It will also help your accountant [and save fees] if you provide them with the following as at the year end:
- details of your inventory valuation
- details of accounts receivable [money owed to you]
- details of accounts payable [money owed by you].
It is also useful to your accountant for you to note any unusual matters concerning the business that have occurred during the year. All these matters will help your accountant prepare your annual accounts (and thereby save you money)!
How to Deal with Bank Manager
Almost every business needs a bank account to carry on its business. You will want to pay your suppliers by checks, and need some way of clearing checks that you get from customers for sales. The high street banks offer much the same services, although from time to time they bring out new accounts or services, giving them an edge [until their rivals copy the idea].
As with choosing an accountant, find a bank that you can work with. Often this depends, at least to some extent, on the local branch manager. If you get on well with them your financial path should be that much smoother.
How to Arrange Bank Borrowing [How to Prevent Bank Manager from Saying “No”]
Sooner or later most businesses [even large businesses] need extra loan finance and in most cases the best place to get it is their own bank. Knowing how to put your case to the bank manager can prove to be a major hurdle and by not putting forward a well-argued case you will hamper your chances of success.
The bank manager can only decide about the loan on the information that they are given. If this is too little or incorrect they’ll have little option but to say “no”.
Do you know: Bank managers do not want to say “no”? Banks make their profits by lending money and if all propositions were turned down they would make no profit! On the other hand a bank must be satisfied that it’s a good lending proposition, and that they will get their money back.
If the proposition is not financially sound the bank will not permit the borrowing. This may seem hard at first, but in practice it often kills a scheme at the outset that would in any case be doomed to failure. As well as protecting their own investment the bank may also be saving yours. Remember, they have lots of experience of businesses [small and large]; the failures as well as the successes.
Putting Forward Your Case
When you put forward your case to the bank, make sure you provide the manager with the following:
- the reason why you require the loan;
- the amount of the loan;
- the anticipated period of the loan;
- your proposals for repayment;
- details of any assets you can put up as security for the loan.
If the manager is not familiar with your business [perhaps because you have only just moved to the bank] you should provide them with a brief typed review of the business and its history. You will be helping them to help you.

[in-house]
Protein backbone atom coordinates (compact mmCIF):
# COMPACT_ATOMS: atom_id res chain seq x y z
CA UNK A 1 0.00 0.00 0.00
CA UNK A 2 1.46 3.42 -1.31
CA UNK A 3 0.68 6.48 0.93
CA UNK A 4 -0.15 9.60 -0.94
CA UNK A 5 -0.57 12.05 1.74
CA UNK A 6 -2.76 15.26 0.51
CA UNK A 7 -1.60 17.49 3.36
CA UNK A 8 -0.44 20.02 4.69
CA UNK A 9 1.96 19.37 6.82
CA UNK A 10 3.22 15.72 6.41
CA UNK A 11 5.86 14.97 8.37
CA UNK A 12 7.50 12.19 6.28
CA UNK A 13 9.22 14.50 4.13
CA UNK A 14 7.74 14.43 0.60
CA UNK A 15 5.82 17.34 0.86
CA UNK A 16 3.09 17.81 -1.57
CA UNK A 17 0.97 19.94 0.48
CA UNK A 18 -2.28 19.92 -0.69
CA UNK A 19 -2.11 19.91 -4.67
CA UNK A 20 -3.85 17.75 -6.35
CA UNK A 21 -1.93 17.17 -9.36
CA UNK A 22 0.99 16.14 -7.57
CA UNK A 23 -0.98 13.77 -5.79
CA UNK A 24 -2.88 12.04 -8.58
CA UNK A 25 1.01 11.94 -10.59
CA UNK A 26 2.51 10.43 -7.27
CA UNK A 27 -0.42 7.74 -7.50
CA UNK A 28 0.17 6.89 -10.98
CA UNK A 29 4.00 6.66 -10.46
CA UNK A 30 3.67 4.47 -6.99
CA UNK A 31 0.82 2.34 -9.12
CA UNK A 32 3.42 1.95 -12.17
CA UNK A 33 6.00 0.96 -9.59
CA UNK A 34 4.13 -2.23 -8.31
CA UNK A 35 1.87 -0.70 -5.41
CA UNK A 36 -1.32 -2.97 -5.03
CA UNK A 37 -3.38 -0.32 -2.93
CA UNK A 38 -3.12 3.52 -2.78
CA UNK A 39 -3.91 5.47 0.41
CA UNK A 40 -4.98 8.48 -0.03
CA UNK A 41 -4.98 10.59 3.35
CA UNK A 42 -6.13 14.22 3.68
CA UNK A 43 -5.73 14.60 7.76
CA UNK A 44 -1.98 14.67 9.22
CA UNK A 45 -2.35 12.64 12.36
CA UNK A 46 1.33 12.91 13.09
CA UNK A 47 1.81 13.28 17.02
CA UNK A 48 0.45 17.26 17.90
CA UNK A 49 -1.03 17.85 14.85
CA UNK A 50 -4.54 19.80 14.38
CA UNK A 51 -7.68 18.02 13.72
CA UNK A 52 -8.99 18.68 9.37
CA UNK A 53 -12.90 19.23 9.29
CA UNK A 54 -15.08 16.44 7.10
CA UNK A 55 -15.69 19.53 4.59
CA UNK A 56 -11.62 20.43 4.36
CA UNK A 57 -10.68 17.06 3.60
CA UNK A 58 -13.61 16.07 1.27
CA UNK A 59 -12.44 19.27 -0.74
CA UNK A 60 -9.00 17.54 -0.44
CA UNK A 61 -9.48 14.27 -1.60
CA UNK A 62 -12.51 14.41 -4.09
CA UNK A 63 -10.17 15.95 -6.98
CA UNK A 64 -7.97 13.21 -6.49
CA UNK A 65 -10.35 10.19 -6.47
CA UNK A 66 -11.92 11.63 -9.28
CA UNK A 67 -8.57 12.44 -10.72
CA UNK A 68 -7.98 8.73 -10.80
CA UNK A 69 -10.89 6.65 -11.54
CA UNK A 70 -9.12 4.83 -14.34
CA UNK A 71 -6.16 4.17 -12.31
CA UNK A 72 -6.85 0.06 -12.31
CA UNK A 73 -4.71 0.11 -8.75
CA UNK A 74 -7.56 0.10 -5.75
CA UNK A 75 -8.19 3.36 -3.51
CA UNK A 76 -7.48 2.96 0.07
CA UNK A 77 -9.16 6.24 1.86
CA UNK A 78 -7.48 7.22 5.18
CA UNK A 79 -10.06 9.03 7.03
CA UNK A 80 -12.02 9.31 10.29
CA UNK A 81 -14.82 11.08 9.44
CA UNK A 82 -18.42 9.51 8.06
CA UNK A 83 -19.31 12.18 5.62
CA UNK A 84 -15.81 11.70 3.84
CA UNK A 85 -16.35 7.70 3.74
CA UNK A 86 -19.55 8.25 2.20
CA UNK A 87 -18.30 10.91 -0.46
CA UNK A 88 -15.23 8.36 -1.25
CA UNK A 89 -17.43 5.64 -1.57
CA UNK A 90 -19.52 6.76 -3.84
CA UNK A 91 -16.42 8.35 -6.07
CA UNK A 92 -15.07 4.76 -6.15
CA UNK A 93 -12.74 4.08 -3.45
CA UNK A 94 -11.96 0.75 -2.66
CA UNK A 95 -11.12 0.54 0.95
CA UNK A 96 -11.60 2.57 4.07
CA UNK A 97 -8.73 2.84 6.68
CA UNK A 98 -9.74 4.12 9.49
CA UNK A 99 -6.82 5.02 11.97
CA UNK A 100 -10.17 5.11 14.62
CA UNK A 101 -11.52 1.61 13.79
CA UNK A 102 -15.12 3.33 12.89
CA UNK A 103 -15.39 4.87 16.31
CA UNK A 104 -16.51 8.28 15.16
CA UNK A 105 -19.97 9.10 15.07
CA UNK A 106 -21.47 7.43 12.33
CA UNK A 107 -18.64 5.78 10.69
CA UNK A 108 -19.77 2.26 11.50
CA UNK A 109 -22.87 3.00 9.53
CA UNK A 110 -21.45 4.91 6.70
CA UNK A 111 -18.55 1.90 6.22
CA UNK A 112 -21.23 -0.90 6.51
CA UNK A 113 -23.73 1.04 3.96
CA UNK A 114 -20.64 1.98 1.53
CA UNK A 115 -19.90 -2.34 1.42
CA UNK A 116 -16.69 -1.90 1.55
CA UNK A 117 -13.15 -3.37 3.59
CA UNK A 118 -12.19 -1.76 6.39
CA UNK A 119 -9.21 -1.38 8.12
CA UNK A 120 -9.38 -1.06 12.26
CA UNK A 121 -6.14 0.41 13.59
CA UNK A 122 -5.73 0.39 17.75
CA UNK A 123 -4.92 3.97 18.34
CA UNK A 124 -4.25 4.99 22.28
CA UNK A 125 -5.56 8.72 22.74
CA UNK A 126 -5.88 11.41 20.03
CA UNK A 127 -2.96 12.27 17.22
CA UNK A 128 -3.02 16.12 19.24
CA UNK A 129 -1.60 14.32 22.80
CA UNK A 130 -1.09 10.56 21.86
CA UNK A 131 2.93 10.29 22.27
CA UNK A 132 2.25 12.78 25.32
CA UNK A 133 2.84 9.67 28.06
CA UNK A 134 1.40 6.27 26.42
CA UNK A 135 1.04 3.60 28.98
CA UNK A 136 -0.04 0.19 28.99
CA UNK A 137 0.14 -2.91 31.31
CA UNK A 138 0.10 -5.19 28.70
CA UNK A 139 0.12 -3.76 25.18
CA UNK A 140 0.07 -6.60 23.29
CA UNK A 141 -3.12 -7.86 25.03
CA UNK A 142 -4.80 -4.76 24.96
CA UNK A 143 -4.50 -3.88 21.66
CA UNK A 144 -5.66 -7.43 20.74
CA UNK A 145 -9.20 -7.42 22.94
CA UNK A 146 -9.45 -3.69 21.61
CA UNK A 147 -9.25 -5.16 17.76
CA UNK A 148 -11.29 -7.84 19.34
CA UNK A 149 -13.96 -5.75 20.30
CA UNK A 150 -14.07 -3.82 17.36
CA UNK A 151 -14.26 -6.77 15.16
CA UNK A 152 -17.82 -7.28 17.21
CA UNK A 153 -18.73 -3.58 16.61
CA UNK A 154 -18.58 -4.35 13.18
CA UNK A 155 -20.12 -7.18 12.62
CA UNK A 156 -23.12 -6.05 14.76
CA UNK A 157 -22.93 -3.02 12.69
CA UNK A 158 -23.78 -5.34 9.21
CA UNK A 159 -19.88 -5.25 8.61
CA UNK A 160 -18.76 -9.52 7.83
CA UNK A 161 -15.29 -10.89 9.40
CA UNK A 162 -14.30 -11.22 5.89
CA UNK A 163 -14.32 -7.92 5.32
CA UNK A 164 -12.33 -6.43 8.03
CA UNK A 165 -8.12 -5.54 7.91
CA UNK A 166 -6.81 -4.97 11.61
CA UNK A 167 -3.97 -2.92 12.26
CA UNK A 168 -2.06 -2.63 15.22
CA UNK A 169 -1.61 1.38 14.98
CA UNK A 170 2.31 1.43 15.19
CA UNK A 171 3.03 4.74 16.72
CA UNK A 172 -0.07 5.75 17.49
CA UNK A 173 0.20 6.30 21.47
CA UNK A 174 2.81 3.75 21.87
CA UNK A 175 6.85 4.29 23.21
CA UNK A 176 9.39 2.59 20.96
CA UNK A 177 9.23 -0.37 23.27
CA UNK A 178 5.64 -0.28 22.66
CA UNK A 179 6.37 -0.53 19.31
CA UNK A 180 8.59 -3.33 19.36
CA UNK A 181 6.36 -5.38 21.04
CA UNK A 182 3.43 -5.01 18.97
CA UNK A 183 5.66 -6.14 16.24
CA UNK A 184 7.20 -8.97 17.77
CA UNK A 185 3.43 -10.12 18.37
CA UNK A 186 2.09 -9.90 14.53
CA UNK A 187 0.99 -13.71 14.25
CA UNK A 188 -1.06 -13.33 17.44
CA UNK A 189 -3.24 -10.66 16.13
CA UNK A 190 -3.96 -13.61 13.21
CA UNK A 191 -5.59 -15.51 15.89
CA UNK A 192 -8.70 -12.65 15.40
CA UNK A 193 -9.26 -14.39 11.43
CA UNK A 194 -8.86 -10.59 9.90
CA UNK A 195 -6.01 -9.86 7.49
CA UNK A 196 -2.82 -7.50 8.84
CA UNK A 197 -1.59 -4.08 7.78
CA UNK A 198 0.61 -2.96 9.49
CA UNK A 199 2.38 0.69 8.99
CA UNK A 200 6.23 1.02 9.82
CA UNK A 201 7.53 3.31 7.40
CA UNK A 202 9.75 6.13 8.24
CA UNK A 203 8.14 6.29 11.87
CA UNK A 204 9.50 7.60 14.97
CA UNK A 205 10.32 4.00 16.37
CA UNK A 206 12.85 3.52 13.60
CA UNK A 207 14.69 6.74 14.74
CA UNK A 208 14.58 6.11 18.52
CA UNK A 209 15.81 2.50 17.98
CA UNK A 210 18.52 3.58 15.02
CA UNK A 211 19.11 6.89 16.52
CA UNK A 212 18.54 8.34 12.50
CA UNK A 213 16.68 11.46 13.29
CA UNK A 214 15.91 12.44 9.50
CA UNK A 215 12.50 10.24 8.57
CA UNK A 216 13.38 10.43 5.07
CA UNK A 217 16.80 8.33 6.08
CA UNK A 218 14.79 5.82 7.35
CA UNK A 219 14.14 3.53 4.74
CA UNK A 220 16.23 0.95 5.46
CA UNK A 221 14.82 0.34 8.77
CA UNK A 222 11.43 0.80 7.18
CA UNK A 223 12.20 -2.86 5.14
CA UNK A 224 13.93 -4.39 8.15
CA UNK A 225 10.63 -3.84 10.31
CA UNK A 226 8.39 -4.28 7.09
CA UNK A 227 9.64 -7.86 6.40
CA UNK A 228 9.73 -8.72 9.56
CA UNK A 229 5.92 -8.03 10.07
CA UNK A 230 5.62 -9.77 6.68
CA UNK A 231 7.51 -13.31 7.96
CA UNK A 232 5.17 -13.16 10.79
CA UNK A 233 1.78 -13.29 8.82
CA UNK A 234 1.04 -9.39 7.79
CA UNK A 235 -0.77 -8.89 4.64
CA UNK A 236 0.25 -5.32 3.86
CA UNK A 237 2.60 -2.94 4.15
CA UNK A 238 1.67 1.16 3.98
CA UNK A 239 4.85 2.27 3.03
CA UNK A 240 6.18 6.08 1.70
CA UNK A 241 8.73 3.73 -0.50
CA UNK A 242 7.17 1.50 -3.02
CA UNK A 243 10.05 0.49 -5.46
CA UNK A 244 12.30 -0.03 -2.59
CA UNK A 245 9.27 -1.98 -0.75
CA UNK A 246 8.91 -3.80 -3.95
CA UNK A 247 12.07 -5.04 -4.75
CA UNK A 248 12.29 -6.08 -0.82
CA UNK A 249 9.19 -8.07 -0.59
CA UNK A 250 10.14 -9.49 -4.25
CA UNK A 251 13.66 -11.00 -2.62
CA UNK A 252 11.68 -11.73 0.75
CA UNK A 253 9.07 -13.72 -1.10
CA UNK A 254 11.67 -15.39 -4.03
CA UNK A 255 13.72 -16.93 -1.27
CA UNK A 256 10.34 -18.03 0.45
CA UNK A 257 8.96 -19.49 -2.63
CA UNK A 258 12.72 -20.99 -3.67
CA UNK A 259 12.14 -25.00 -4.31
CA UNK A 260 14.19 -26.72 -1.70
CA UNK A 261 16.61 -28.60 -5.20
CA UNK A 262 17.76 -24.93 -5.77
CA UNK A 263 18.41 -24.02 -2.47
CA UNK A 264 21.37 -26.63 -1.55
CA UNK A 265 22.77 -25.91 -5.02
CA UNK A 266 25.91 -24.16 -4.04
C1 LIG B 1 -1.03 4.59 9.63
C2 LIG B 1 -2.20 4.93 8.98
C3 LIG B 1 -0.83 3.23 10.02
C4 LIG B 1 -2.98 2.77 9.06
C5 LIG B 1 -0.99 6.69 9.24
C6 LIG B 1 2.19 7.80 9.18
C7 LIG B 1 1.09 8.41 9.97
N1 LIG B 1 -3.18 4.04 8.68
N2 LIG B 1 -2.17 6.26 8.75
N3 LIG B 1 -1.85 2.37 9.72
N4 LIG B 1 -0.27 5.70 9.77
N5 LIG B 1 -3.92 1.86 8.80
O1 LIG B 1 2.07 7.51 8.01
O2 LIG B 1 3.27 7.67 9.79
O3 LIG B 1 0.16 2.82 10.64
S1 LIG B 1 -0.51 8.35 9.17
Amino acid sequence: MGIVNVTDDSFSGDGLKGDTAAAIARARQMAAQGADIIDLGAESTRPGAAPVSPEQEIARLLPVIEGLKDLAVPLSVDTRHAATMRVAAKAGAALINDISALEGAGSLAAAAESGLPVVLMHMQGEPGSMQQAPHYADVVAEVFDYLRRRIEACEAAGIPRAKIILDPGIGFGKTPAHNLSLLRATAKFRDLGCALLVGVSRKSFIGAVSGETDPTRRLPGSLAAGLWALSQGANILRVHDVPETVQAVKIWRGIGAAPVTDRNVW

How to Deal with Solicitors
From time to time you may need to consult a solicitor to deal with various business matters, for example:
- the purchase or sale of your business;
- the purchase, sale or lease of property used by the business;
- disputes between the business and its suppliers or customers, including debt collection the preparation of partnership or other legal agreements.
Many of the points about dealing with your accountant also apply to dealing with your solicitor. Remember they are working for you, and you will get the best from them if you give them all the necessary information.
Bear in mind, too, that they charge for many of their services on a time basis, perhaps US$100 to US$200 an hour [probably more in big city like New York or London, for instance]. Don’t be afraid to ask how much. Be clear in your own mind what you want them to do for you when you contact them; you can then give them clear, concise instructions about what is needed. This will save them time and you money.
How To Deal With Insurance Broker
Most businesses need some sort of insurance to protect them when things go wrong. For example:
- fire at the business premises;
- theft of goods or equipment;
- product failure resulting in a claim from customers;
- liability to employees (and the public) for injury at the business premises.
Remember, it could only take one disaster to put all your plans – and perhaps your whole business – at risk. Contact an independent insurance broker and discuss your needs with them. Ask them for competitive quotations and take out insurance accordingly. Many types of cover can often be brought together in one ‘business policy’ with savings in the total premiums.
Along with your other professional accountant and financial advisers, your broker may also be able to help you on life assurance and pension plans.